Everyone, sooner or later, goes through a potentially traumatic experience. It can be neglect, abandonment or abuse. In other cases, the experience may involve illness, injury, or disability. Other factors may include crime, accidents, war, or natural disasters. If not processed and resolved, such an event can have serious long-term effects.
Fortunately, even traumas that occurred in childhood can be processed as an adult. In the presence of a trained mental health professional, this type of healing is not only possible. It is also common. With this in mind, let’s explore the impact of trauma and how to move beyond its control.
The impact of trauma on your mind and body
When you are subjected to intense stress, your brain initiates the fight or flight response. This reaction can save your life right now. However, once the stressor is removed, you should return to a more stable state. In the case of trauma (repeated or single), the stress may be more than you can handle. For children, in particular, this may be the norm.
If you can’t process the trauma, there’s a chance you could get stuck in a state of high alert. You can no longer differentiate between safety and danger. Stress hormones that could once help you now become an unhealthy presence in your bloodstream. All of this adds up to a host of physical and emotional symptoms that can constitute post-traumatic stress disorder (PTSD). These symptoms often include:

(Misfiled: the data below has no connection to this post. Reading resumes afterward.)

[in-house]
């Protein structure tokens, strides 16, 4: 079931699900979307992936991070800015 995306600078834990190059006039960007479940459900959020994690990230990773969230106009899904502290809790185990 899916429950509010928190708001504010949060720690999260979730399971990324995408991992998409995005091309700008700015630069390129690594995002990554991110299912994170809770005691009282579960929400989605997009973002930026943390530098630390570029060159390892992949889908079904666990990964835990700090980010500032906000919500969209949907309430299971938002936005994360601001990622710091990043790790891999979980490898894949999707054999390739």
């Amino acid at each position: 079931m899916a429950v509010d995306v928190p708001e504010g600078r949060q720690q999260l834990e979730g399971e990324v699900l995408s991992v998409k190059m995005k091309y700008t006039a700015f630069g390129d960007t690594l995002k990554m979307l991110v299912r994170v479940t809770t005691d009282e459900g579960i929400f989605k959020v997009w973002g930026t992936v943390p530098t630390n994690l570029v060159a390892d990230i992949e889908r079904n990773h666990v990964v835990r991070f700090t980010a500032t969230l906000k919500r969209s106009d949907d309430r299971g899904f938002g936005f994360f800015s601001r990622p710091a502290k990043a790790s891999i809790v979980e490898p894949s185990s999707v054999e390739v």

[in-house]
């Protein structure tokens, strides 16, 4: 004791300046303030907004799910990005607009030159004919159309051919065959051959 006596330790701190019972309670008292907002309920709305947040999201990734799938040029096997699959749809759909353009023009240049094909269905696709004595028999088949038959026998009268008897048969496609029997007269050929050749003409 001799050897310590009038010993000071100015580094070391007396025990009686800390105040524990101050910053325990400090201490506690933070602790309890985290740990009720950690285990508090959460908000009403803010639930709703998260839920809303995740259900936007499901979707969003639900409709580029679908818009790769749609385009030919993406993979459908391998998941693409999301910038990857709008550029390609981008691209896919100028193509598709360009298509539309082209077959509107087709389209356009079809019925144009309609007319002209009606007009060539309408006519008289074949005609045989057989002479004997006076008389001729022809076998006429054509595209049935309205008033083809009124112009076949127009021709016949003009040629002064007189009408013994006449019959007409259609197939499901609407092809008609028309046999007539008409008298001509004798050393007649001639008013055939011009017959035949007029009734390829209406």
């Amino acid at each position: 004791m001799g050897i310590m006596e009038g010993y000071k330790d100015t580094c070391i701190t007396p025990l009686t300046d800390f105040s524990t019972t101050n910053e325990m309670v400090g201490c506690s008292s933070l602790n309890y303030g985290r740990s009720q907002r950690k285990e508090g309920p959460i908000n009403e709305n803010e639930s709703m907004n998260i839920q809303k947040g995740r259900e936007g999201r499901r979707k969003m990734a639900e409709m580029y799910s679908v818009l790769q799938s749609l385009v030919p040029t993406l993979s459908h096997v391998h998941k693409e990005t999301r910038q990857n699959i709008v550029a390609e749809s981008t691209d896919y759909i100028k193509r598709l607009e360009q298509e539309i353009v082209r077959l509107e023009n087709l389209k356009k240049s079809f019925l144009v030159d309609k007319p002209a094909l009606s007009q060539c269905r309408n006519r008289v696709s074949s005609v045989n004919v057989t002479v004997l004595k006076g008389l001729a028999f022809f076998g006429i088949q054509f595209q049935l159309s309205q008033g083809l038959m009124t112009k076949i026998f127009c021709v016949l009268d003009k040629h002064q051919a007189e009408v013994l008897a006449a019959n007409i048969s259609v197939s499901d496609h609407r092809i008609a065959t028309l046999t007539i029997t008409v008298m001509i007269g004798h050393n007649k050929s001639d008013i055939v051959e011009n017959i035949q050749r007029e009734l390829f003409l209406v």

- Nightmares, flashbacks, and intrusive thoughts
- Social isolation
- Sleep disorders
- inability to trust
- high blood pressure
- Avoid anything related to trauma.
- poor concentration
- Unexplained aches, pains, and muscle tension
- reckless behavior
- Digestive problems
- Thoughts of death and suicide.
5 ways to process trauma
It may seem impossible to understand your situation from your angle. Therefore, a powerful step is to accept that you need help and why. You must be willing to heal and commit to the process.
2. Lean on the support of your loved ones
This is very difficult to do alone. Ask for help. If you feel like you don’t trust the people in your life, consider connecting with a support group, online or in person. It can be a game changer.
3. Practice self-care
Your mind and your body have been through an ordeal. It’s time to heal on every possible level. A big step in this direction is to commit to a daily self-care routine, such as sleeping, eating, exercising, and managing stress.
4. Keep a journal
The simple act of writing (with a real pen on real paper) has been shown to help processing happen; monitor your triggers, emotions, and progress. This diary will also be very helpful in your therapy sessions (see below).
5. Practice visualization
Retrain your brain to be ready to live in your desired reality. You don’t have to get stuck in the past, desperately reliving or avoiding painful details. Get in the habit of allowing yourself to feel what it is like to process and resolve the trauma as you move forward and thrive in your new life.
don’t do it alone
This publication is not intended to imply that this job is easy or difficult. That part is in the eye of the beholder. The points I’m trying to get across are these:
- Processing the trauma is necessary for you to heal.
- Processing trauma is No a solo act.
Trauma survivors need to work with qualified mental health professionals. This collaboration is the proven path to resolution, recovery, and healing. I would love to guide you along the way. Let’s connect for a free and confidential consultation soon.